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Material TransgressionsBeyond Romantic Bodies, Genders, Things$
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Kate Singer, Ashley Cross, and Suzanne Barnett

Print publication date: 2020

Print ISBN-13: 9781789621778

Published to Liverpool Scholarship Online: January 2021

DOI: 10.3828/liverpool/9781789621778.001.0001

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The Destabilizing Materiality of the Autograph for Blake, Coleridge, and Tighe

The Destabilizing Materiality of the Autograph for Blake, Coleridge, and Tighe

(p.31) Chapter One The Destabilizing Materiality of the Autograph for Blake, Coleridge, and Tighe
Material Transgressions

Harriet Kramer Linkin

Liverpool University Press

This chapter looks at three poets—William Blake, Samuel Taylor Coleridge, and Mary Tighe—who integrate print and manuscript technologies to produce a new materiality in autographic texts that capture their idiolectic voices. They deploy scribal practices in print media to inscribe individuality, autographing the print copies of their works to transform them from uniform products into objects embodying vital processes. Illuminated printing enables Blake to make each copy of his texts a unique graphic object, most expansively in Songs of Innocence and of Experience. Coleridge’s habitual revision of his printed texts destabilizes each version to re-engage the immediacy of poetic vision through a vocalized experience, most dramatically in ‘The Rime of the Ancient Mariner’. Tighe initially rejects print publication for the affective palpability of scribal publication but then inscribes privately printed copies of Psyche; or, the Legend of Love to specific members of her coterie, a process her coterie continues after Tighe dies. All three explore the implications of being bound in bookish or human form in their poems even as they use the materiality of their autographic texts to reconfigure a print publication system that might otherwise lock them or their texts into fixed identities or commodities.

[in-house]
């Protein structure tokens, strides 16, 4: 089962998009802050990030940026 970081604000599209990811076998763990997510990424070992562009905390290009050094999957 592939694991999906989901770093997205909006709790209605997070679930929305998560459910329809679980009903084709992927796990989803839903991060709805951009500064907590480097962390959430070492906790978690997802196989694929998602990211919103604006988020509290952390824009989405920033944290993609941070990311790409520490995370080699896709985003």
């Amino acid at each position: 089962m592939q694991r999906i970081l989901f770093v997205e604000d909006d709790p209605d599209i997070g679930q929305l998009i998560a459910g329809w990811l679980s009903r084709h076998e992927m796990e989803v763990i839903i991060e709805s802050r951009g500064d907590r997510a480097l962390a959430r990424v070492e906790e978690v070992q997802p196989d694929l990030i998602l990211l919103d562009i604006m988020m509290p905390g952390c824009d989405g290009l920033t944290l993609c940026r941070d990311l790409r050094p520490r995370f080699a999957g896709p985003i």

Keywords:   William Blake, Samuel Taylor Coleridge, Mary Tighe, Manuscript, Autograph, Songs of Innocence and of Experience, “The Rime of the Ancient Mariner”, Psyche

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